(CNN) An Oklahoma jury has awarded $25.5 million to the family of a cancer patient denied coverage by Aetna, with jurors saying that the insurer acted “recklessly” and that the verdict was meant as a message for Aetna to change its ways.
The award is believed to be the largest verdict in an individual “bad faith” insurance case in Oklahoma history, one court observer said, and could have major ramifications across the country for a form of cancer treatment called proton beam therapy.
The case revolved around the 2014 denial of coverage for Orrana Cunningham, who had stage 4 nasopharyngeal cancer near her brain stem. Her doctors wanted her to receive proton beam therapy, a targeted form of radiation that could pinpoint her tumor without the potential for blindness or other side effects of standard radiation.
Aetna denied her coverage, calling the therapy investigational and experimental.
Orrana and her husband, Ron Cunningham, a retired Oklahoma City firefighter, had been together since 1987. He was determined to do whatever it took to get the love of his life the treatment she needed. The couple mortgaged their dream home and set up a GoFundMe page to help pay the $92,082.19 to get the therapy her doctors had prescribed at the MD Anderson Cancer Center in Texas.
However, Orrana died May 30, 2015, at the age of 54, in part from a viral infection that reached her brain.
Ron Cunningham said this week’s verdict was vindication for the suffering his wife went through. She had filed the initial paperwork to sue Aetna, saying that if her case helped save the life of one person, it would be worth it.
“My wife started the case, and I’m just finishing the fight,” he said. “We did her proud. My wife wanted to make sure that it got out. Her comment was ‘if we could just save one person.’
“As far as the money, I’d give it all back to spend just one more day with her.”
Aetna attorney John Shely said in closing arguments that the insurance giant was proud of the three medical directors who denied coverage, even turning to thank them as they sat in the front row of the courtroom, according to jurors and other witnesses in court.
It was a message that didn’t sit well with the 12 jurors, who found that Aetna “recklessly disregarded its duty to deal fairly and act in good faith with the Cunninghams.”
“I just felt like Orrana Cunningham was failed at every turn,” forewoman Ann Schlotthauer said.
She said the verdict “was definitely a message to Aetna. We discussed that in jury deliberations — that we wanted to make a statement. We wanted to make a point and get their attention.”
Schlotthauer said it was clear from expert testimony that proton beam therapy was not experimental at all. She said jurors were turned off by one Aetna medical director who acknowledged handling 80 cases a day and by the fact that all three medical directors acknowledged they spent more time preparing for the lawsuit than on Orrana’s medical case.
Schlotthauer said she believed that Aetna’s medical directors “rubber-stamped” the denials without doing their due diligence. “No one was looking at her specific case,” she said. “That’s where we decided that obviously they were in breach of contract and should’ve paid for that treatment. It was medically necessary in her situation.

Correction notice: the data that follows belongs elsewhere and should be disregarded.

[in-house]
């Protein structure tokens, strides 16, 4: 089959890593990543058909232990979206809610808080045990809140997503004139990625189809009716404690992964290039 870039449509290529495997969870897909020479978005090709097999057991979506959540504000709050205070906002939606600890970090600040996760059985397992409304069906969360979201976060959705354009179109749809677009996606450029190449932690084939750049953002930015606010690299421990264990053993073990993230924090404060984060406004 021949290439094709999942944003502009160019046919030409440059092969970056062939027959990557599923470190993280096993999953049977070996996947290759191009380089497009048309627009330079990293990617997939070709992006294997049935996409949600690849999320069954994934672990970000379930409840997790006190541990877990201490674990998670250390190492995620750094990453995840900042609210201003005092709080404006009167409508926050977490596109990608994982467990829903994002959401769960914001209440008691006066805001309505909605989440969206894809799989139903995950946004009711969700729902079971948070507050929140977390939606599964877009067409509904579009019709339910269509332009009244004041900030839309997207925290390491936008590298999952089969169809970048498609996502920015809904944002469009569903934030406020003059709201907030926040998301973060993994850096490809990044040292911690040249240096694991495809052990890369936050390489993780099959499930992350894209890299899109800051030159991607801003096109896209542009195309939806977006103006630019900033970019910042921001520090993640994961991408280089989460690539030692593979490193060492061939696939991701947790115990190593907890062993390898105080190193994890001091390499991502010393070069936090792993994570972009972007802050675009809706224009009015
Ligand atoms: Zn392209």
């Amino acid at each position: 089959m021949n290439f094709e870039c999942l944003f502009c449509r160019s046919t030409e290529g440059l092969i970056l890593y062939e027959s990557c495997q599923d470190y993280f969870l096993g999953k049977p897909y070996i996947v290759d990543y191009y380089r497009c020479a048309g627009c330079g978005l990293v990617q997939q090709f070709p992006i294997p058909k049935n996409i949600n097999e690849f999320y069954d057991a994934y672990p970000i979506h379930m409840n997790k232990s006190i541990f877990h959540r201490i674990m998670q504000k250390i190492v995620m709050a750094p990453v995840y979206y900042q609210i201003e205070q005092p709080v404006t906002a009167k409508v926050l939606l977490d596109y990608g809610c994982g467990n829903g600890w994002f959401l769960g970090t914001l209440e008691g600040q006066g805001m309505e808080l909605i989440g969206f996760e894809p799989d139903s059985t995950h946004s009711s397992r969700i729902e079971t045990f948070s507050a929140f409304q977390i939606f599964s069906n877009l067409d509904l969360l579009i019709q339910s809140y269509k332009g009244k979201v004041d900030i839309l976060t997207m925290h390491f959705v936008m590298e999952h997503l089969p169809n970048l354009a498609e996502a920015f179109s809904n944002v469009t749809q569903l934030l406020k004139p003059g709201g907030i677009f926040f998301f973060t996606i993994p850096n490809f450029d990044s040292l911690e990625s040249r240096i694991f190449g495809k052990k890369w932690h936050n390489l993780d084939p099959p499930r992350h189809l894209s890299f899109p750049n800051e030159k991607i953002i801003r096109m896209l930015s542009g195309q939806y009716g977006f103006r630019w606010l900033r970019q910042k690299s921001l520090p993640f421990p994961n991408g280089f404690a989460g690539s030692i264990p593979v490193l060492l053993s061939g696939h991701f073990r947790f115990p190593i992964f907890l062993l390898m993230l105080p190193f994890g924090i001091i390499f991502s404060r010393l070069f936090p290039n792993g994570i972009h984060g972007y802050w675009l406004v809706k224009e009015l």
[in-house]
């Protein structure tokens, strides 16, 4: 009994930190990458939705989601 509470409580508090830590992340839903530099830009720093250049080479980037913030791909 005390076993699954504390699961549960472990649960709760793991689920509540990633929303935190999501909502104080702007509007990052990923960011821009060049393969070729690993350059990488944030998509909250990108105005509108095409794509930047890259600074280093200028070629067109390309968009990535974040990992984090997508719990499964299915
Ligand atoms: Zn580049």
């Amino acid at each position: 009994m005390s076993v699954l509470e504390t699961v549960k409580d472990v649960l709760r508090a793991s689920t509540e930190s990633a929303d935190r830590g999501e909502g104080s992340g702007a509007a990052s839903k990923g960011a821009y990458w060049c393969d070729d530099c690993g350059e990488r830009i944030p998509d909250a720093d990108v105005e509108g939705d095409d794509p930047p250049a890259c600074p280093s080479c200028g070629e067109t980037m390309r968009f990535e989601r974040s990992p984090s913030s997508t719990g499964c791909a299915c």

“I hope [the verdict] does result in huge changes,” she said. “I hope it results in Aetna re-evaluating how they evaluate appeals and requests.”
Juror Ora Dale cried and hugged Cunningham after the trial. She was one of two jurors who believed the monetary award should’ve been much higher than the $25.5 million handed down.
“I just wanted to let him know that I was on his side,” Dale said. “Those medical directors did not exhaust every measure like they said that they did. They did not spend enough time on her claim. It just kept getting denied and denied.
“Aetna needed to pay. They were in the wrong, and he deserved everything that he was asking for.”
Cunningham had another encounter in court. He said Shely, Aetna’s lead attorney, walked up to him and congratulated him after the verdict before telling him he’d lose on appeals.
Cunningham was an Oklahoma City firefighter when the Alfred P. Murrah building was bombed on April 19, 1995, killing 168 people and wounding hundreds more in one of the deadliest terror attacks in American history. The day after the bombing, he was assigned to comb through the wreckage of the day-care center on the second floor to search for bodies of children. He said he would spray corpses with Lysol to prevent the spread of bacteria.
He’d seen the worst of the worst. But little could’ve prepared him for that encounter with Aetna’s attorney in the courtroom. He said he stood, stunned, trying to grasp what he’d just heard.
“That showed how callous these people are,” he said.
Shely did not respond to a request for comment.
Aetna, the nation’s third-largest insurer, declined to comment on the encounter but maintained that it acted appropriately in denying coverage in this case, saying there is a “lack of clinical data supporting proton therapy for treating nasopharyngeal tumors.”
“While we have no comment on the ruling, juror motives or a potential appeal, we do want to make it clear that the proper steps under the health plan were followed in this instance,” Aetna said in a written statement. “As our chief medical officer noted in a post earlier this year, it’s never easy to tell an individual or family that a treatment or procedure is not approved — it’s the hardest thing we have to do.
“However, our guiding principles will continue to be proven effectiveness and member safety, as determined by rigorous scientific studies.”